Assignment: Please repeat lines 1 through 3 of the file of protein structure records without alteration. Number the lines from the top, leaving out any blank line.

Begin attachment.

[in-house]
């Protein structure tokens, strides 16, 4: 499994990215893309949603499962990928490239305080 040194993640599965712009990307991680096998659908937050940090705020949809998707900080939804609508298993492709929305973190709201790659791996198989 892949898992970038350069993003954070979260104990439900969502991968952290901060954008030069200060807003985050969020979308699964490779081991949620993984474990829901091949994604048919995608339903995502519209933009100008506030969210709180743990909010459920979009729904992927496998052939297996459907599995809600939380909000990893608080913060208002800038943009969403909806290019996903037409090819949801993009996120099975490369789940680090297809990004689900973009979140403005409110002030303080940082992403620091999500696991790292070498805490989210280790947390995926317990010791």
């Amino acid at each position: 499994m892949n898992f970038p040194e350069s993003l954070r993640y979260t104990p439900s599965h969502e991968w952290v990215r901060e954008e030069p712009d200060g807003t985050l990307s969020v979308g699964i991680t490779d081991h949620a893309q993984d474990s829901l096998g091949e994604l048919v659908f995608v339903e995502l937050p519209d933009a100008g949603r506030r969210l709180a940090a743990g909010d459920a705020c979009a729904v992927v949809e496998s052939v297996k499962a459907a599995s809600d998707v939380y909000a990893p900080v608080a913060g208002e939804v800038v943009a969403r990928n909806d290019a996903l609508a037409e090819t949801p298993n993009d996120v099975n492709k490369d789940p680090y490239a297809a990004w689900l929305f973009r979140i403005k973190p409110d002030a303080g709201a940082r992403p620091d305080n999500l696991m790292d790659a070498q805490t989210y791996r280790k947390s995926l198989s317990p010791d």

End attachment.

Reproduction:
[in-house]
């Protein structure tokens, strides 16, 4: 499994990215893309949603499962990928490239305080 040194993640599965712009990307991680096998659908937050940090705020949809998707900080939804609508298993492709929305973190709201790659791996198989 892949898992970038350069993003954070979260104990439900969502991968952290901060954008030069200060807003985050969020979308699964490779081991949620993984474990829901091949994604048919995608339903995502519209933009100008506030969210709180743990909010459920979009729904992927496998052939297996459907599995809600939380909000990893608080913060208002800038943009969403909806290019996903037409090819949801993009996120099975490369789940680090297809990004689900973009979140403005409110002030303080940082992403620091999500696991790292070498805490989210280790947390995926317990010791």
């Amino acid at each position: 499994m892949n898992f970038p040194e350069s993003l954070r993640y979260t104990p439900s599965h969502e991968w952290v990215r901060e954008e030069p712009d200060g807003t985050l990307s969020v979308g699964i991680t490779d081991h949620a893309q993984d474990s829901l096998g091949e994604l048919v659908f995608v339903e995502l937050p519209d933009a100008g949603r506030r969210l709180a940090a743990g909010d459920a705020c979009a729904v992927v949809e496998s052939v297996k499962a459907a599995s809600d998707v939380y909000a990893p900080v608080a913060g208002e939804v800038v943009a969403r990928n909806d290019a996903l609508a037409e090819t949801p298993n993009d996120v099975n492709k490369d789940p680090y490239a297809a990004w689900l929305f973009r979140i403005k973190p409110d002030a303080g709201a940082r992403p620091d305080n999500l696991m790292d790659a070498q805490t989210y791996r280790k947390s995926l198989s317990p010791d």